I picked up GPS by Paul E. Ceruzzi because I thought it would be interesting to learn about the subject matter. My commendation to the author for managing to keep me interested enough over its 205 pages, where I understood hardly anything at all, yet not once did I fall asleep during my read (not even on the bus). I find it a miracle I got through this in only four days. It was a chore to get through the first 72 pages, wherein the author talked about early navigation systems. Not until one third of the book was over did we learn about the birth of GPS.
Ceruzzi implied that GPS technology makes maps obsolete. I do not rely on GPS for anything, so maps are what I turn to. I wouldn’t dismiss foldout maps so flippantly. One should also never rely solely on technology to get oneself to a destination. If you do not have a backup plan with a map or an atlas, you are just as lost as not having a phone number memorized should your cellphone power source fail you.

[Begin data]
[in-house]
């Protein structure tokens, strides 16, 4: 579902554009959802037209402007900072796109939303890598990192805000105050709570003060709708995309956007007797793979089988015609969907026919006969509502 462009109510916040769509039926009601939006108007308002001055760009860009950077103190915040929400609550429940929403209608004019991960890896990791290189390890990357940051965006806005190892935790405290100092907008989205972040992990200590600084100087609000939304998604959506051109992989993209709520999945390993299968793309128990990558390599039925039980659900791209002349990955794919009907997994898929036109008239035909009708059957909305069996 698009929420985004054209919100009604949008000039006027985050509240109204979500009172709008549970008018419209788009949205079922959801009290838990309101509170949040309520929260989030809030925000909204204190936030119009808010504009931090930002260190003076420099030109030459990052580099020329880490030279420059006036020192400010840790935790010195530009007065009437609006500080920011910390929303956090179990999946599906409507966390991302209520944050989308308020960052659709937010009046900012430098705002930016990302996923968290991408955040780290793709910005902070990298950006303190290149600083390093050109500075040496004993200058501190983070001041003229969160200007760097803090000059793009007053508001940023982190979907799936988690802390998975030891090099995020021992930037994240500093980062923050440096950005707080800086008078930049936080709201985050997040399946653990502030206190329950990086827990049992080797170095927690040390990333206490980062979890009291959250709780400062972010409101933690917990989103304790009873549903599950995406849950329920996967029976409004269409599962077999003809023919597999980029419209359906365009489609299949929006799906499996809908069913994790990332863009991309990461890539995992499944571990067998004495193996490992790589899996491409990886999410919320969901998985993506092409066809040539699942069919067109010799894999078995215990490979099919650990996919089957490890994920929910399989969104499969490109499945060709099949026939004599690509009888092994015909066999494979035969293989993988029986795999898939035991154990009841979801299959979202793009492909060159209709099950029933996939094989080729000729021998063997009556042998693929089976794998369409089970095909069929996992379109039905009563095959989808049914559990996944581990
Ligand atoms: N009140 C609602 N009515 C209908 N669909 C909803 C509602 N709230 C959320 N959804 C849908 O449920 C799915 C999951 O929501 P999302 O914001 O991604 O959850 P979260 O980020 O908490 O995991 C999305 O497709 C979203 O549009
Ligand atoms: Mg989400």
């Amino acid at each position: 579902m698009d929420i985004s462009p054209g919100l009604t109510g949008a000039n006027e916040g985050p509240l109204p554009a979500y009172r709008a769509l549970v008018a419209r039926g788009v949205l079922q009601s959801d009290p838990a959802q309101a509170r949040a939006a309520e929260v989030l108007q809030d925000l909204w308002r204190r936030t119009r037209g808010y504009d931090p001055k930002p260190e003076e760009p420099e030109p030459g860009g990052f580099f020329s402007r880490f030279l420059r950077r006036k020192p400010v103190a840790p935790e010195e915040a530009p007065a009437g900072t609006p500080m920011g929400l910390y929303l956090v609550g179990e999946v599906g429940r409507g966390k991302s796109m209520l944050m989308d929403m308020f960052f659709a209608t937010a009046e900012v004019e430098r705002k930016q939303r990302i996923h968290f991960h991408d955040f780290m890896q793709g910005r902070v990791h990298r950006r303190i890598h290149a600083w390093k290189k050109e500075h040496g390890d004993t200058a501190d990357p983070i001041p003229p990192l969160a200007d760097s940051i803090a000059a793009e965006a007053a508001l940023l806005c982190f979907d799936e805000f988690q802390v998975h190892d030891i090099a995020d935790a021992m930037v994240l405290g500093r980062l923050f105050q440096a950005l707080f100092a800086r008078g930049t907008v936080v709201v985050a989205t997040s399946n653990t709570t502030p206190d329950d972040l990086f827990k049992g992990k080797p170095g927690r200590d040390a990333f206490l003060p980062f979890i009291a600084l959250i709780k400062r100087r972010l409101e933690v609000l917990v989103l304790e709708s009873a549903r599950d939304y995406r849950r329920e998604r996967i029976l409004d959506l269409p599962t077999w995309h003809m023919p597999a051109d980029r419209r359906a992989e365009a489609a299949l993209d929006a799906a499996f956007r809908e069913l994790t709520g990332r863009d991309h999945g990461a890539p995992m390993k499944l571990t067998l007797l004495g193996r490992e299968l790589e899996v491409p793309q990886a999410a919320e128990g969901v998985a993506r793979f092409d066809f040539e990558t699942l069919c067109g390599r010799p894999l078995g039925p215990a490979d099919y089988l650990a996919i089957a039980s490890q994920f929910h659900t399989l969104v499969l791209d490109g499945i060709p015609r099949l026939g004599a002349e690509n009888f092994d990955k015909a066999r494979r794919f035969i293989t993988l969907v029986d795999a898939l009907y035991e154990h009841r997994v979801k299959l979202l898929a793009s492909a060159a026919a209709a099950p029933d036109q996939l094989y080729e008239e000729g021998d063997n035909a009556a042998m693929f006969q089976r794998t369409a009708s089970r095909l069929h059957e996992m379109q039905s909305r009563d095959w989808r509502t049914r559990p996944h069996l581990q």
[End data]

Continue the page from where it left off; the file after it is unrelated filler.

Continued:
I did learn about satellite systems around the world (GPS is not a monopoly) and how they worked–in name only. The foreword states that this MIT Press Essential Knowledge Series aims to make its subject matter “accessible”, but that presumes the reader has a highly technological background. I just had to accept whatever the author was writing about GPS as I read along.